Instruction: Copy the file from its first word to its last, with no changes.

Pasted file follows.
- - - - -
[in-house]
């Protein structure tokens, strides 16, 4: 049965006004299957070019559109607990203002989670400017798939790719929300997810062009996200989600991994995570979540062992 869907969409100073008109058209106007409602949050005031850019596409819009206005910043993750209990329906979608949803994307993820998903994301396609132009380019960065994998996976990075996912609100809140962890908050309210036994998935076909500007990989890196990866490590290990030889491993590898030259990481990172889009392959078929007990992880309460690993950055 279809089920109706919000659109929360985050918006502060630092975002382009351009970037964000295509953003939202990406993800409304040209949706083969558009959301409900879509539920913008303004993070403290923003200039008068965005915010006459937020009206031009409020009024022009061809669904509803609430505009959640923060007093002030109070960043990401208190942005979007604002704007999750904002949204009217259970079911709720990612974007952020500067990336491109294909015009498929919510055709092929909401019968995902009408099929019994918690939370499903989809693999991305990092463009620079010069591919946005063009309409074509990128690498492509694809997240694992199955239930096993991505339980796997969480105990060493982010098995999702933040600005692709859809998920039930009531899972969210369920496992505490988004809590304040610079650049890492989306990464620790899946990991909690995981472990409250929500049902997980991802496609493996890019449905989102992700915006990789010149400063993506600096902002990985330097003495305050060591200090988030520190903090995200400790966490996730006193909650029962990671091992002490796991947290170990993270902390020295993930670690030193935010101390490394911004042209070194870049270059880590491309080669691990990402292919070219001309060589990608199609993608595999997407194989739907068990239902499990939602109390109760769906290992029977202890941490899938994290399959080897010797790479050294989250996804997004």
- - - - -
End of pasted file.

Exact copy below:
[in-house]
């Protein structure tokens, strides 16, 4: 049965006004299957070019559109607990203002989670400017798939790719929300997810062009996200989600991994995570979540062992 869907969409100073008109058209106007409602949050005031850019596409819009206005910043993750209990329906979608949803994307993820998903994301396609132009380019960065994998996976990075996912609100809140962890908050309210036994998935076909500007990989890196990866490590290990030889491993590898030259990481990172889009392959078929007990992880309460690993950055 279809089920109706919000659109929360985050918006502060630092975002382009351009970037964000295509953003939202990406993800409304040209949706083969558009959301409900879509539920913008303004993070403290923003200039008068965005915010006459937020009206031009409020009024022009061809669904509803609430505009959640923060007093002030109070960043990401208190942005979007604002704007999750904002949204009217259970079911709720990612974007952020500067990336491109294909015009498929919510055709092929909401019968995902009408099929019994918690939370499903989809693999991305990092463009620079010069591919946005063009309409074509990128690498492509694809997240694992199955239930096993991505339980796997969480105990060493982010098995999702933040600005692709859809998920039930009531899972969210369920496992505490988004809590304040610079650049890492989306990464620790899946990991909690995981472990409250929500049902997980991802496609493996890019449905989102992700915006990789010149400063993506600096902002990985330097003495305050060591200090988030520190903090995200400790966490996730006193909650029962990671091992002490796991947290170990993270902390020295993930670690030193935010101390490394911004042209070194870049270059880590491309080669691990990402292919070219001309060589990608199609993608595999997407194989739907068990239902499990939602109390109760769906290992029977202890941490899938994290399959080897010797790479050294989250996804997004």